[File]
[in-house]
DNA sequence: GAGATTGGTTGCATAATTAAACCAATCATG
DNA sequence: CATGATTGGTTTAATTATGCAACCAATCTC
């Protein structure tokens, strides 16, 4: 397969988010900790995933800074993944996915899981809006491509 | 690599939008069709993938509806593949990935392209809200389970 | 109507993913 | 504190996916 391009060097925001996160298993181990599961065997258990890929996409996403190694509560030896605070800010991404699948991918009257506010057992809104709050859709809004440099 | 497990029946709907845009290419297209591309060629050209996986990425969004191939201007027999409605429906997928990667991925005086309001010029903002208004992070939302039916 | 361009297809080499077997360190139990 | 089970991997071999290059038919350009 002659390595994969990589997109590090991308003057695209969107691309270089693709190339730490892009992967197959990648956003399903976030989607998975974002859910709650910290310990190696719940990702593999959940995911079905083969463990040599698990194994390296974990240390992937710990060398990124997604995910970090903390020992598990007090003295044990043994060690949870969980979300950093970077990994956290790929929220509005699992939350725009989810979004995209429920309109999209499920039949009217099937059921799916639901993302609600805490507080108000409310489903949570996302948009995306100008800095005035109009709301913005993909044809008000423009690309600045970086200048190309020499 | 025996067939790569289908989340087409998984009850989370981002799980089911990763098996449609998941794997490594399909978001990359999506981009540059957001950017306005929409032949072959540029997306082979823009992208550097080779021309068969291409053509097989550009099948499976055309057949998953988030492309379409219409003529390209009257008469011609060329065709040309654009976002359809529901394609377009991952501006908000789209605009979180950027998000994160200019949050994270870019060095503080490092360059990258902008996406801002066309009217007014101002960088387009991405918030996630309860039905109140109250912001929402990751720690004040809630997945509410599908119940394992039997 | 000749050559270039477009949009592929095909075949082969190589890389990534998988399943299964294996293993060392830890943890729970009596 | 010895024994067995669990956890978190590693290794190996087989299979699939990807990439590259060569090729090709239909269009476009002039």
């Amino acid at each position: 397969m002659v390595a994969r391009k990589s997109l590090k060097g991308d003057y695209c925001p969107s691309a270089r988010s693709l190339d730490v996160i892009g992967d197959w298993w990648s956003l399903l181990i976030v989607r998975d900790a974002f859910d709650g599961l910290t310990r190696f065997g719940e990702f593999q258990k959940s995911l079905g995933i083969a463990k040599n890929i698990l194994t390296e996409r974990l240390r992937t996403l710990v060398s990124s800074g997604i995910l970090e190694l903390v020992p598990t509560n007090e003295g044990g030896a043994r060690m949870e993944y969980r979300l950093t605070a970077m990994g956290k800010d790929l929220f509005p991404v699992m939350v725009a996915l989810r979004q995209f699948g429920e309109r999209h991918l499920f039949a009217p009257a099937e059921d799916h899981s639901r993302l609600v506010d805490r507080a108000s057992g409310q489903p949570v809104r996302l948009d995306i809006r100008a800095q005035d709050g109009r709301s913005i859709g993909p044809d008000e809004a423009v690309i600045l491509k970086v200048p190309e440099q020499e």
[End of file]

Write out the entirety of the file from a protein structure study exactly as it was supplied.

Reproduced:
[in-house]
DNA sequence: GAGATTGGTTGCATAATTAAACCAATCATG
DNA sequence: CATGATTGGTTTAATTATGCAACCAATCTC
């Protein structure tokens, strides 16, 4: 397969988010900790995933800074993944996915899981809006491509 | 690599939008069709993938509806593949990935392209809200389970 | 109507993913 | 504190996916 391009060097925001996160298993181990599961065997258990890929996409996403190694509560030896605070800010991404699948991918009257506010057992809104709050859709809004440099 | 497990029946709907845009290419297209591309060629050209996986990425969004191939201007027999409605429906997928990667991925005086309001010029903002208004992070939302039916 | 361009297809080499077997360190139990 | 089970991997071999290059038919350009 002659390595994969990589997109590090991308003057695209969107691309270089693709190339730490892009992967197959990648956003399903976030989607998975974002859910709650910290310990190696719940990702593999959940995911079905083969463990040599698990194994390296974990240390992937710990060398990124997604995910970090903390020992598990007090003295044990043994060690949870969980979300950093970077990994956290790929929220509005699992939350725009989810979004995209429920309109999209499920039949009217099937059921799916639901993302609600805490507080108000409310489903949570996302948009995306100008800095005035109009709301913005993909044809008000423009690309600045970086200048190309020499 | 025996067939790569289908989340087409998984009850989370981002799980089911990763098996449609998941794997490594399909978001990359999506981009540059957001950017306005929409032949072959540029997306082979823009992208550097080779021309068969291409053509097989550009099948499976055309057949998953988030492309379409219409003529390209009257008469011609060329065709040309654009976002359809529901394609377009991952501006908000789209605009979180950027998000994160200019949050994270870019060095503080490092360059990258902008996406801002066309009217007014101002960088387009991405918030996630309860039905109140109250912001929402990751720690004040809630997945509410599908119940394992039997 | 000749050559270039477009949009592929095909075949082969190589890389990534998988399943299964294996293993060392830890943890729970009596 | 010895024994067995669990956890978190590693290794190996087989299979699939990807990439590259060569090729090709239909269009476009002039």
């Amino acid at each position: 397969m002659v390595a994969r391009k990589s997109l590090k060097g991308d003057y695209c925001p969107s691309a270089r988010s693709l190339d730490v996160i892009g992967d197959w298993w990648s956003l399903l181990i976030v989607r998975d900790a974002f859910d709650g599961l910290t310990r190696f065997g719940e990702f593999q258990k959940s995911l079905g995933i083969a463990k040599n890929i698990l194994t390296e996409r974990l240390r992937t996403l710990v060398s990124s800074g997604i995910l970090e190694l903390v020992p598990t509560n007090e003295g044990g030896a043994r060690m949870e993944y969980r979300l950093t605070a970077m990994g956290k800010d790929l929220f509005p991404v699992m939350v725009a996915l989810r979004q995209f699948g429920e309109r999209h991918l499920f039949a009217p009257a099937e059921d799916h899981s639901r993302l609600v506010d805490r507080a108000s057992g409310q489903p949570v809104r996302l948009d995306i809006r100008a800095q005035d709050g109009r709301s913005i859709g993909p044809d008000e809004a423009v690309i600045l491509k970086v200048p190309e440099q020499e």